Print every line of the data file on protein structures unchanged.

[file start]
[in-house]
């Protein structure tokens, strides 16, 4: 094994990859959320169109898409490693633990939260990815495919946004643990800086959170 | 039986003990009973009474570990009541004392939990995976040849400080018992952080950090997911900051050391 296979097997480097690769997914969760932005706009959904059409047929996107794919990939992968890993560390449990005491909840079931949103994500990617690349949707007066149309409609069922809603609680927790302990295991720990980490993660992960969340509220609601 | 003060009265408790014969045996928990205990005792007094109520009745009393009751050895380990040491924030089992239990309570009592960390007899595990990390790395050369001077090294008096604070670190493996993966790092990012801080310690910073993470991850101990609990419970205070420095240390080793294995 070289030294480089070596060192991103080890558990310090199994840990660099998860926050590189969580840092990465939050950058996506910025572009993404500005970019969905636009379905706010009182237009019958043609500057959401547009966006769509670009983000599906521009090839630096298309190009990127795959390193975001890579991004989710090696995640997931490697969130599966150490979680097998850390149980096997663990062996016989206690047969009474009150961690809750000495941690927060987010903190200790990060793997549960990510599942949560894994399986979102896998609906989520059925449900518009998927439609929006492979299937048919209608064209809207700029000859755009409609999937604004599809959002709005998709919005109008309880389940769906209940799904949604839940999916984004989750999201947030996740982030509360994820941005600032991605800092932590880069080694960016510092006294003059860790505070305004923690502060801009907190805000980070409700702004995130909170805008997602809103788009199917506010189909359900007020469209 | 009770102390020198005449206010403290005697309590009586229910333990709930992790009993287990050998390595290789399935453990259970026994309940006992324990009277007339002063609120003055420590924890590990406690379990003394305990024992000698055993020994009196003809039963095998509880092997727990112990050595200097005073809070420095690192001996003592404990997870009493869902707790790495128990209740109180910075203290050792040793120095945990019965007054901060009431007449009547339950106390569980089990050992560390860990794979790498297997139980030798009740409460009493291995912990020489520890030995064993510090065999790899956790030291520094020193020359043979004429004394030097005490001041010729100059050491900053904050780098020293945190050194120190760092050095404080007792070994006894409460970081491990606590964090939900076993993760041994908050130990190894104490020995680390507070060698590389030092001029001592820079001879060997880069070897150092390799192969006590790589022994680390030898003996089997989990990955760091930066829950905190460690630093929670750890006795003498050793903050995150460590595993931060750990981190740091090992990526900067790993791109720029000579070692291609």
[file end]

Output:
[in-house]
């Protein structure tokens, strides 16, 4: 094994990859959320169109898409490693633990939260990815495919946004643990800086959170 | 039986003990009973009474570990009541004392939990995976040849400080018992952080950090997911900051050391 296979097997480097690769997914969760932005706009959904059409047929996107794919990939992968890993560390449990005491909840079931949103994500990617690349949707007066149309409609069922809603609680927790302990295991720990980490993660992960969340509220609601 | 003060009265408790014969045996928990205990005792007094109520009745009393009751050895380990040491924030089992239990309570009592960390007899595990990390790395050369001077090294008096604070670190493996993966790092990012801080310690910073993470991850101990609990419970205070420095240390080793294995 070289030294480089070596060192991103080890558990310090199994840990660099998860926050590189969580840092990465939050950058996506910025572009993404500005970019969905636009379905706010009182237009019958043609500057959401547009966006769509670009983000599906521009090839630096298309190009990127795959390193975001890579991004989710090696995640997931490697969130599966150490979680097998850390149980096997663990062996016989206690047969009474009150961690809750000495941690927060987010903190200790990060793997549960990510599942949560894994399986979102896998609906989520059925449900518009998927439609929006492979299937048919209608064209809207700029000859755009409609999937604004599809959002709005998709919005109008309880389940769906209940799904949604839940999916984004989750999201947030996740982030509360994820941005600032991605800092932590880069080694960016510092006294003059860790505070305004923690502060801009907190805000980070409700702004995130909170805008997602809103788009199917506010189909359900007020469209 | 009770102390020198005449206010403290005697309590009586229910333990709930992790009993287990050998390595290789399935453990259970026994309940006992324990009277007339002063609120003055420590924890590990406690379990003394305990024992000698055993020994009196003809039963095998509880092997727990112990050595200097005073809070420095690192001996003592404990997870009493869902707790790495128990209740109180910075203290050792040793120095945990019965007054901060009431007449009547339950106390569980089990050992560390860990794979790498297997139980030798009740409460009493291995912990020489520890030995064993510090065999790899956790030291520094020193020359043979004429004394030097005490001041010729100059050491900053904050780098020293945190050194120190760092050095404080007792070994006894409460970081491990606590964090939900076993993760041994908050130990190894104490020995680390507070060698590389030092001029001592820079001879060997880069070897150092390799192969006590790589022994680390030898003996089997989990990955760091930066829950905190460690630093929670750890006795003498050793903050995150460590595993931060750990981190740091090992990526900067790993791109720029000579070692291609």